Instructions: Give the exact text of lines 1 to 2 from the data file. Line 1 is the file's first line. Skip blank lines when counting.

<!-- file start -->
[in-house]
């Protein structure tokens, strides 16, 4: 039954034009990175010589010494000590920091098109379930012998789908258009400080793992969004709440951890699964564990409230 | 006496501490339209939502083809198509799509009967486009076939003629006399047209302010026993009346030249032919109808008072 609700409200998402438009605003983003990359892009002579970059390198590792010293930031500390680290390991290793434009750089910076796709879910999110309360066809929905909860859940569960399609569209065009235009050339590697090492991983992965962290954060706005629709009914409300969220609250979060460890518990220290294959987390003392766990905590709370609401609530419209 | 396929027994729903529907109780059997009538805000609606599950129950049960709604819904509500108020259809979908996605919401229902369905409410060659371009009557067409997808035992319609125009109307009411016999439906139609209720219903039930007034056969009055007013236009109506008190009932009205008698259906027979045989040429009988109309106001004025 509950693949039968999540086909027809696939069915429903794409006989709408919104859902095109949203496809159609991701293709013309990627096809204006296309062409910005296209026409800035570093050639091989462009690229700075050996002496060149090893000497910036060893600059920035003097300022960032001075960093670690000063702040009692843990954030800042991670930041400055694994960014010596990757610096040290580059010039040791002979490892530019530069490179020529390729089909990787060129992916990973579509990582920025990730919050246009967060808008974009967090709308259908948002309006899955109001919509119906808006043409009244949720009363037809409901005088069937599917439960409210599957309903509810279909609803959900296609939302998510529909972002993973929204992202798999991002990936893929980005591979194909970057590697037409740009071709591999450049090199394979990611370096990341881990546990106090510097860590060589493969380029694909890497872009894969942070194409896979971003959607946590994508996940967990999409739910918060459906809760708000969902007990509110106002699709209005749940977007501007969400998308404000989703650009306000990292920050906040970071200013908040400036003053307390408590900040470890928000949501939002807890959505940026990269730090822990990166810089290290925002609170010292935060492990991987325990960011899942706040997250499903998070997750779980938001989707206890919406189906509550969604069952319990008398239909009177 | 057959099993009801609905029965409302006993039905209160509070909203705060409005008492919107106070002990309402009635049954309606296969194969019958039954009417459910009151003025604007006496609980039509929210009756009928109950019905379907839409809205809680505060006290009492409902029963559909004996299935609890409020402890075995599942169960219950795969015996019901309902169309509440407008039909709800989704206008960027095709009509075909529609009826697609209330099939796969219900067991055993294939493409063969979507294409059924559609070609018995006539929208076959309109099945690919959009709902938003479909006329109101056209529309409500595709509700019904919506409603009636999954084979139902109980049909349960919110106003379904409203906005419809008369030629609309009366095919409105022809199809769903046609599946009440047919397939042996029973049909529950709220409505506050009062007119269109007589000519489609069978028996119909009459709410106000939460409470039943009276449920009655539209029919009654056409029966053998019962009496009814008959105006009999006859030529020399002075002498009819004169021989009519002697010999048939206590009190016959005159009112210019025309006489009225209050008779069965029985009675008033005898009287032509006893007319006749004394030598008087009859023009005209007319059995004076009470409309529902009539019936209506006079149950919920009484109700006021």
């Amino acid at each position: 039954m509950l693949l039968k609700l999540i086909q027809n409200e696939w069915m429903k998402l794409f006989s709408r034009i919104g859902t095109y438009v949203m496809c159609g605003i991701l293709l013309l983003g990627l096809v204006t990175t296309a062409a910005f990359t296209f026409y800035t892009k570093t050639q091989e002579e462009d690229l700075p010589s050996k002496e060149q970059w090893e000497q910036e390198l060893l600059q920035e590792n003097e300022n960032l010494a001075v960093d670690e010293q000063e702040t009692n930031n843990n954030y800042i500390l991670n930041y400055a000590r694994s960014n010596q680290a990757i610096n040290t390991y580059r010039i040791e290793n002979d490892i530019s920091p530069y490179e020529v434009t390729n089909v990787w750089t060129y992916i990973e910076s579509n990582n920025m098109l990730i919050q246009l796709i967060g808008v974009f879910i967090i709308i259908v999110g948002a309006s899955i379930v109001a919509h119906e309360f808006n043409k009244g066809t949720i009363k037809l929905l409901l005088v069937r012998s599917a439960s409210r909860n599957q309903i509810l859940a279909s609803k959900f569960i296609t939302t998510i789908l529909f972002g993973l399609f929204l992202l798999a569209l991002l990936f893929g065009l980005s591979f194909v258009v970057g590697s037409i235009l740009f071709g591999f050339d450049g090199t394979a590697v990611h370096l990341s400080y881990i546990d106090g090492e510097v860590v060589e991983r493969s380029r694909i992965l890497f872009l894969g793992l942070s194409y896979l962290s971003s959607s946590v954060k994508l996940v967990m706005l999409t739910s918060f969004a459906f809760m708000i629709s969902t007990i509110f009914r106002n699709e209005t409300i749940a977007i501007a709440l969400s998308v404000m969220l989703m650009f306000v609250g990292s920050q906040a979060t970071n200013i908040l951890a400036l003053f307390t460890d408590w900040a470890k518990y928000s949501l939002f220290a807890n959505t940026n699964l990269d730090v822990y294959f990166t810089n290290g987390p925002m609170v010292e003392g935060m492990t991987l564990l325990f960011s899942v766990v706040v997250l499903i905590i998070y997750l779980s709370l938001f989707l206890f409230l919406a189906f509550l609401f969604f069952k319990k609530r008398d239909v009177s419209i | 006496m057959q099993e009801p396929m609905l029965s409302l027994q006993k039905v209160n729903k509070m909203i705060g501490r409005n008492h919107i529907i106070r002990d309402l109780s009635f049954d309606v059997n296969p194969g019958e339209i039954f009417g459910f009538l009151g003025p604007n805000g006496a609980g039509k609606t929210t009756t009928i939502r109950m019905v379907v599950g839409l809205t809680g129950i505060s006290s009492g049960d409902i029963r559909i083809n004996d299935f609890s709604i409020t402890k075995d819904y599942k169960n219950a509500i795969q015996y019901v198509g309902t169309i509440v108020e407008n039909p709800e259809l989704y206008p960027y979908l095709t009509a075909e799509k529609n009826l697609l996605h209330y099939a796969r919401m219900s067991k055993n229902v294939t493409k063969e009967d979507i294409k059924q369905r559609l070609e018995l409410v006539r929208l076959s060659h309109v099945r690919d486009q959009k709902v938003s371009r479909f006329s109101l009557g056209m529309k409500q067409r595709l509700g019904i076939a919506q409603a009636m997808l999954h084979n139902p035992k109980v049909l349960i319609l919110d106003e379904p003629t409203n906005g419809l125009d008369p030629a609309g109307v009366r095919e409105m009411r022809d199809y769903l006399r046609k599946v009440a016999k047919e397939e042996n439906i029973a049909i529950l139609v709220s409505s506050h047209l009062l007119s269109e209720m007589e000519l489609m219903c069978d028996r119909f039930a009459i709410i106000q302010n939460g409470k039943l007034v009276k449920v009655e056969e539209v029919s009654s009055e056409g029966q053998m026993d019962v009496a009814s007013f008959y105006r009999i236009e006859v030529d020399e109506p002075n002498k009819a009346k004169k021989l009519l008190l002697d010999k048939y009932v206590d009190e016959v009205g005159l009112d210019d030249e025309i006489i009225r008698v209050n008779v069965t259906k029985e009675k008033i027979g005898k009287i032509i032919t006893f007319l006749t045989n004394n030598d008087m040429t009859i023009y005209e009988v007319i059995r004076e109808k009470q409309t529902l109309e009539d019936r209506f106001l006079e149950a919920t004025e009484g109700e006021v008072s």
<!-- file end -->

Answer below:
[in-house]
């Protein structure tokens, strides 16, 4: 039954034009990175010589010494000590920091098109379930012998789908258009400080793992969004709440951890699964564990409230 | 006496501490339209939502083809198509799509009967486009076939003629006399047209302010026993009346030249032919109808008072 609700409200998402438009605003983003990359892009002579970059390198590792010293930031500390680290390991290793434009750089910076796709879910999110309360066809929905909860859940569960399609569209065009235009050339590697090492991983992965962290954060706005629709009914409300969220609250979060460890518990220290294959987390003392766990905590709370609401609530419209 | 396929027994729903529907109780059997009538805000609606599950129950049960709604819904509500108020259809979908996605919401229902369905409410060659371009009557067409997808035992319609125009109307009411016999439906139609209720219903039930007034056969009055007013236009109506008190009932009205008698259906027979045989040429009988109309106001004025 509950693949039968999540086909027809696939069915429903794409006989709408919104859902095109949203496809159609991701293709013309990627096809204006296309062409910005296209026409800035570093050639091989462009690229700075050996002496060149090893000497910036060893600059920035003097300022960032001075960093670690000063702040009692843990954030800042991670930041400055694994960014010596990757610096040290580059010039040791002979490892530019530069490179020529390729089909990787060129992916990973579509990582920025990730919050246009967060808008974009967090709308259908948002309006899955109001919509119906808006043409009244949720009363037809409901005088069937599917439960409210599957309903509810279909609803959900296609939302998510529909972002993973929204992202798999991002990936893929980005591979194909970057590697037409740009071709591999450049090199394979990611370096990341881990546990106090510097860590060589493969380029694909890497872009894969942070194409896979971003959607946590994508996940967990999409739910918060459906809760708000969902007990509110106002699709209005749940977007501007969400998308404000989703650009306000990292920050906040970071200013908040400036003053307390408590900040470890928000949501939002807890959505940026990269730090822990990166810089290290925002609170010292935060492990991987325990960011899942706040997250499903998070997750779980938001989707206890919406189906509550969604069952319990008398239909009177 | 057959099993009801609905029965409302006993039905209160509070909203705060409005008492919107106070002990309402009635049954309606296969194969019958039954009417459910009151003025604007006496609980039509929210009756009928109950019905379907839409809205809680505060006290009492409902029963559909004996299935609890409020402890075995599942169960219950795969015996019901309902169309509440407008039909709800989704206008960027095709009509075909529609009826697609209330099939796969219900067991055993294939493409063969979507294409059924559609070609018995006539929208076959309109099945690919959009709902938003479909006329109101056209529309409500595709509700019904919506409603009636999954084979139902109980049909349960919110106003379904409203906005419809008369030629609309009366095919409105022809199809769903046609599946009440047919397939042996029973049909529950709220409505506050009062007119269109007589000519489609069978028996119909009459709410106000939460409470039943009276449920009655539209029919009654056409029966053998019962009496009814008959105006009999006859030529020399002075002498009819004169021989009519002697010999048939206590009190016959005159009112210019025309006489009225209050008779069965029985009675008033005898009287032509006893007319006749004394030598008087009859023009005209007319059995004076009470409309529902009539019936209506006079149950919920009484109700006021």